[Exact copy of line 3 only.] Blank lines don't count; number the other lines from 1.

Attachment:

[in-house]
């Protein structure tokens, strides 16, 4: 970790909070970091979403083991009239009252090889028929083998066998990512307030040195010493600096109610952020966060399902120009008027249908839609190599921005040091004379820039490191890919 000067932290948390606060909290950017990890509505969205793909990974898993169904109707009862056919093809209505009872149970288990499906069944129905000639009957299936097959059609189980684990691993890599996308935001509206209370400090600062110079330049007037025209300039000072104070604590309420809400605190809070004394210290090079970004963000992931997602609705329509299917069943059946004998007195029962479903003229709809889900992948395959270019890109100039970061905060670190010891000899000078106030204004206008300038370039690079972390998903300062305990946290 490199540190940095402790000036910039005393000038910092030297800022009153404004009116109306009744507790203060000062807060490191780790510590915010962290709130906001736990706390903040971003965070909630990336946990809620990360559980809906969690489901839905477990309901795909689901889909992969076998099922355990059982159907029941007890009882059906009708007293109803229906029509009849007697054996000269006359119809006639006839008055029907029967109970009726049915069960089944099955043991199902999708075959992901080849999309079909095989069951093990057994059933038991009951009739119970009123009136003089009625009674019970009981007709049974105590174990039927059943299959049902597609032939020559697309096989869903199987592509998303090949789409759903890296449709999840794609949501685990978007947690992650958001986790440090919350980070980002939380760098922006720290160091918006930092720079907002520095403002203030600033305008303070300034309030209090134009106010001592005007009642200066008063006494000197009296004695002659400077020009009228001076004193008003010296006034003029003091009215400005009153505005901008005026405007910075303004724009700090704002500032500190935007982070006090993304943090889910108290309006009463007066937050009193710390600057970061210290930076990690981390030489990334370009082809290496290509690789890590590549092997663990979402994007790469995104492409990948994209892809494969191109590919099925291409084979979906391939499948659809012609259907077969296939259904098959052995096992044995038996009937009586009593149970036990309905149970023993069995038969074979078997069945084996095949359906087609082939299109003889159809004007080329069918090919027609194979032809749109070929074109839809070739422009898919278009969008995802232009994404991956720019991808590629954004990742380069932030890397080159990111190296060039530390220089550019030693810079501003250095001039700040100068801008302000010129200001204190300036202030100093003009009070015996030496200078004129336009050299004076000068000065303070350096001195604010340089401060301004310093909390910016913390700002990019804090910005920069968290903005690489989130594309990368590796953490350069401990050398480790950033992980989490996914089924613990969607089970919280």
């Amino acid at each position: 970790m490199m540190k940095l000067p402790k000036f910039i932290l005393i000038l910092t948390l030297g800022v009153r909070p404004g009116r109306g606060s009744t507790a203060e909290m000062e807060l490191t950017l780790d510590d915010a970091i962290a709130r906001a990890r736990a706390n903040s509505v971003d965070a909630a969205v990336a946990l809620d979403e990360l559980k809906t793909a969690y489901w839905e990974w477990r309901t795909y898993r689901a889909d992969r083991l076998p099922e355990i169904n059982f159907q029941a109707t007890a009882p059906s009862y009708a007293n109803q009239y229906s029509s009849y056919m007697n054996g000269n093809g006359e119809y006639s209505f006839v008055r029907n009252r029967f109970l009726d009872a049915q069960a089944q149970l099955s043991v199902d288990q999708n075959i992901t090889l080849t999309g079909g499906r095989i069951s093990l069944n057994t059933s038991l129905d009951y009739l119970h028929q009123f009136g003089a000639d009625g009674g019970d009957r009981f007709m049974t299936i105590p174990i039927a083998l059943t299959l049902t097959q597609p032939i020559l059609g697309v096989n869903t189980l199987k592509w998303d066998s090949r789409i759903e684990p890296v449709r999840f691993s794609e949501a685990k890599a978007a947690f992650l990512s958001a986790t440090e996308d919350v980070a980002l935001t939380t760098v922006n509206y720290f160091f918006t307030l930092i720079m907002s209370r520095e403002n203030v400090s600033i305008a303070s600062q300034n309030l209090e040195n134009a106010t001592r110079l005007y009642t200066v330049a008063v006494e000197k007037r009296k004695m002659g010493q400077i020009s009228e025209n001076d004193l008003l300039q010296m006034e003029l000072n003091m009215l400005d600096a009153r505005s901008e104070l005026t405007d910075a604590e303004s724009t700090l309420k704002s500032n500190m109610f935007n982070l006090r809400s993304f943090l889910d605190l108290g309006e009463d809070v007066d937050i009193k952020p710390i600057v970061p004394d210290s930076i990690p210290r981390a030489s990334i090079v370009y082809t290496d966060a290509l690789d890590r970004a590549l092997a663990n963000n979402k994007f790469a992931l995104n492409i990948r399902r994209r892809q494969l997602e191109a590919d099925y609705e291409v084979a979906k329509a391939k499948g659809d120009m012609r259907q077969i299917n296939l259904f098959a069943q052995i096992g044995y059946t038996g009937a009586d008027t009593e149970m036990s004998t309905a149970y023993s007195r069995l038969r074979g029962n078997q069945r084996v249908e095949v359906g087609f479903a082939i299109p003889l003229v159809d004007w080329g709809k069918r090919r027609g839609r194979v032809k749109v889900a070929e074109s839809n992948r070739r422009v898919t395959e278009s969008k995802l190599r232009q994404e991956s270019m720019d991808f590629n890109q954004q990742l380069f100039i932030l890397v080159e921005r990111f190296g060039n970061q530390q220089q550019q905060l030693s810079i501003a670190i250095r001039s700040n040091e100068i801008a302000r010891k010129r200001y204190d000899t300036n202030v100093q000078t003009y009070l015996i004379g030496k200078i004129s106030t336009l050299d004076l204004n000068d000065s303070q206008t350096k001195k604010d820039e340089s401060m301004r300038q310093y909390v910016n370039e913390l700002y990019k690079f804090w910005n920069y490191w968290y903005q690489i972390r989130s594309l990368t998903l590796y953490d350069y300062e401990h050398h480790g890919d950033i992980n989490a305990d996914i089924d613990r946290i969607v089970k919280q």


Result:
């Amino acid at each position: 970790m490199m540190k940095l000067p402790k000036f910039i932290l005393i000038l910092t948390l030297g800022v009153r909070p404004g009116r109306g606060s009744t507790a203060e909290m000062e807060l490191t950017l780790d510590d915010a970091i962290a709130r906001a990890r736990a706390n903040s509505v971003d965070a909630a969205v990336a946990l809620d979403e990360l559980k809906t793909a969690y489901w839905e990974w477990r309901t795909y898993r689901a889909d992969r083991l076998p099922e355990i169904n059982f159907q029941a109707t007890a009882p059906s009862y009708a007293n109803q009239y229906s029509s009849y056919m007697n054996g000269n093809g006359e119809y006639s209505f006839v008055r029907n009252r029967f109970l009726d009872a049915q069960a089944q149970l099955s043991v199902d288990q999708n075959i992901t090889l080849t999309g079909g499906r095989i069951s093990l069944n057994t059933s038991l129905d009951y009739l119970h028929q009123f009136g003089a000639d009625g009674g019970d009957r009981f007709m049974t299936i105590p174990i039927a083998l059943t299959l049902t097959q597609p032939i020559l059609g697309v096989n869903t189980l199987k592509w998303d066998s090949r789409i759903e684990p890296v449709r999840f691993s794609e949501a685990k890599a978007a947690f992650l990512s958001a986790t440090e996308d919350v980070a980002l935001t939380t760098v922006n509206y720290f160091f918006t307030l930092i720079m907002s209370r520095e403002n203030v400090s600033i305008a303070s600062q300034n309030l209090e040195n134009a106010t001592r110079l005007y009642t200066v330049a008063v006494e000197k007037r009296k004695m002659g010493q400077i020009s009228e025209n001076d004193l008003l300039q010296m006034e003029l000072n003091m009215l400005d600096a009153r505005s901008e104070l005026t405007d910075a604590e303004s724009t700090l309420k704002s500032n500190m109610f935007n982070l006090r809400s993304f943090l889910d605190l108290g309006e009463d809070v007066d937050i009193k952020p710390i600057v970061p004394d210290s930076i990690p210290r981390a030489s990334i090079v370009y082809t290496d966060a290509l690789d890590r970004a590549l092997a663990n963000n979402k994007f790469a992931l995104n492409i990948r399902r994209r892809q494969l997602e191109a590919d099925y609705e291409v084979a979906k329509a391939k499948g659809d120009m012609r259907q077969i299917n296939l259904f098959a069943q052995i096992g044995y059946t038996g009937a009586d008027t009593e149970m036990s004998t309905a149970y023993s007195r069995l038969r074979g029962n078997q069945r084996v249908e095949v359906g087609f479903a082939i299109p003889l003229v159809d004007w080329g709809k069918r090919r027609g839609r194979v032809k749109v889900a070929e074109s839809n992948r070739r422009v898919t395959e278009s969008k995802l190599r232009q994404e991956s270019m720019d991808f590629n890109q954004q990742l380069f100039i932030l890397v080159e921005r990111f190296g060039n970061q530390q220089q550019q905060l030693s810079i501003a670190i250095r001039s700040n040091e100068i801008a302000r010891k010129r200001y204190d000899t300036n202030v100093q000078t003009y009070l015996i004379g030496k200078i004129s106030t336009l050299d004076l204004n000068d000065s303070q206008t350096k001195k604010d820039e340089s401060m301004r300038q310093y909390v910016n370039e913390l700002y990019k690079f804090w910005n920069y490191w968290y903005q690489i972390r989130s594309l990368t998903l590796y953490d350069y300062e401990h050398h480790g890919d950033i992980n989490a305990d996914i089924d613990r946290i969607v089970k919280q």